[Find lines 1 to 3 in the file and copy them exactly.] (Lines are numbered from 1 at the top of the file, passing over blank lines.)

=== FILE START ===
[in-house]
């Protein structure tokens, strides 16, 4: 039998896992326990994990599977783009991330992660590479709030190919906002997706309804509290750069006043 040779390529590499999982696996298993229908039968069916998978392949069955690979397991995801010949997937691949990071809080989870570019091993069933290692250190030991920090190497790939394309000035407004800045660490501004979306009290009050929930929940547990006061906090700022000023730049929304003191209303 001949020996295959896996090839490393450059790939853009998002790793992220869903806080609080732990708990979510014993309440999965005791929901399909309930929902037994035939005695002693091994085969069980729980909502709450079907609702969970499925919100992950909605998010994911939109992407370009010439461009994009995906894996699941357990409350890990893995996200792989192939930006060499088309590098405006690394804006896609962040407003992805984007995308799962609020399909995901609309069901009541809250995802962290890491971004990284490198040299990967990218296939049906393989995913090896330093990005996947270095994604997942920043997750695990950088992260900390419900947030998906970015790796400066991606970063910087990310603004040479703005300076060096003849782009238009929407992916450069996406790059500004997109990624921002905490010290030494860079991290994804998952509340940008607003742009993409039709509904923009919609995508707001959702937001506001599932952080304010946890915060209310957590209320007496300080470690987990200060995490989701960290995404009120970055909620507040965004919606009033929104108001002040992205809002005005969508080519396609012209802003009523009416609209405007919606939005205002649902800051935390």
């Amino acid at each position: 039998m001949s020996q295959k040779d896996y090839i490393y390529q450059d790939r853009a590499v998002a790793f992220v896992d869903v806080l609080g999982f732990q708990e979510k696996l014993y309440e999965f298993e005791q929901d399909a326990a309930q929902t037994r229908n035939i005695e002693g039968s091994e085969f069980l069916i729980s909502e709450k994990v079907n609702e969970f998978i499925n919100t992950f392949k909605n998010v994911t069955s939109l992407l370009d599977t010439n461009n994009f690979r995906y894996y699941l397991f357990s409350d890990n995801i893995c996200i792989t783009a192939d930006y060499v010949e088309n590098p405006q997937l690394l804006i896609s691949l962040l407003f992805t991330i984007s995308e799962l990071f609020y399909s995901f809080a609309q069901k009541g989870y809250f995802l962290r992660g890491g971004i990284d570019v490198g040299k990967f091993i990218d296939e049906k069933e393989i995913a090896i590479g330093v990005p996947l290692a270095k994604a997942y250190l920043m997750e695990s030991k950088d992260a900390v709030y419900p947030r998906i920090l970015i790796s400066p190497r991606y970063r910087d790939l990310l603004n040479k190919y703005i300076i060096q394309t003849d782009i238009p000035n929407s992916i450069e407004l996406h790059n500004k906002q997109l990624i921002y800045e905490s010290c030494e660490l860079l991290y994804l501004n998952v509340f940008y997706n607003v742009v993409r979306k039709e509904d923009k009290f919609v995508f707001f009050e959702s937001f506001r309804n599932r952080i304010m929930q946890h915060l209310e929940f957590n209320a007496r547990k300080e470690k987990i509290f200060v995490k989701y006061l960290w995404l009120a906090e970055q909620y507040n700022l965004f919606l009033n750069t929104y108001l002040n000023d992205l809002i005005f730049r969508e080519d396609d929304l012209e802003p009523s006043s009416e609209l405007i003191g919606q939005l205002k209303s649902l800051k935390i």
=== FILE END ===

[in-house]
């Protein structure tokens, strides 16, 4: 039998896992326990994990599977783009991330992660590479709030190919906002997706309804509290750069006043 040779390529590499999982696996298993229908039968069916998978392949069955690979397991995801010949997937691949990071809080989870570019091993069933290692250190030991920090190497790939394309000035407004800045660490501004979306009290009050929930929940547990006061906090700022000023730049929304003191209303 001949020996295959896996090839490393450059790939853009998002790793992220869903806080609080732990708990979510014993309440999965005791929901399909309930929902037994035939005695002693091994085969069980729980909502709450079907609702969970499925919100992950909605998010994911939109992407370009010439461009994009995906894996699941357990409350890990893995996200792989192939930006060499088309590098405006690394804006896609962040407003992805984007995308799962609020399909995901609309069901009541809250995802962290890491971004990284490198040299990967990218296939049906393989995913090896330093990005996947270095994604997942920043997750695990950088992260900390419900947030998906970015790796400066991606970063910087990310603004040479703005300076060096003849782009238009929407992916450069996406790059500004997109990624921002905490010290030494860079991290994804998952509340940008607003742009993409039709509904923009919609995508707001959702937001506001599932952080304010946890915060209310957590209320007496300080470690987990200060995490989701960290995404009120970055909620507040965004919606009033929104108001002040992205809002005005969508080519396609012209802003009523009416609209405007919606939005205002649902800051935390």
């Amino acid at each position: 039998m001949s020996q295959k040779d896996y090839i490393y390529q450059d790939r853009a590499v998002a790793f992220v896992d869903v806080l609080g999982f732990q708990e979510k696996l014993y309440e999965f298993e005791q929901d399909a326990a309930q929902t037994r229908n035939i005695e002693g039968s091994e085969f069980l069916i729980s909502e709450k994990v079907n609702e969970f998978i499925n919100t992950f392949k909605n998010v994911t069955s939109l992407l370009d599977t010439n461009n994009f690979r995906y894996y699941l397991f357990s409350d890990n995801i893995c996200i792989t783009a192939d930006y060499v010949e088309n590098p405006q997937l690394l804006i896609s691949l962040l407003f992805t991330i984007s995308e799962l990071f609020y399909s995901f809080a609309q069901k009541g989870y809250f995802l962290r992660g890491g971004i990284d570019v490198g040299k990967f091993i990218d296939e049906k069933e393989i995913a090896i590479g330093v990005p996947l290692a270095k994604a997942y250190l920043m997750e695990s030991k950088d992260a900390v709030y419900p947030r998906i920090l970015i790796s400066p190497r991606y970063r910087d790939l990310l603004n040479k190919y703005i300076i060096q394309t003849d782009i238009p000035n929407s992916i450069e407004l996406h790059n500004k906002q997109l990624i921002y800045e905490s010290c030494e660490l860079l991290y994804l501004n998952v509340f940008y997706n607003v742009v993409r979306k039709e509904d923009k009290f919609v995508f707001f009050e959702s937001f506001r309804n599932r952080i304010m929930q946890h915060l209310e929940f957590n209320a007496r547990k300080e470690k987990i509290f200060v995490k989701y006061l960290w995404l009120a906090e970055q909620y507040n700022l965004f919606l009033n750069t929104y108001l002040n000023d992205l809002i005005f730049r969508e080519d396609d929304l012209e802003p009523s006043s009416e609209l405007i003191g919606q939005l205002k209303s649902l800051k935390i």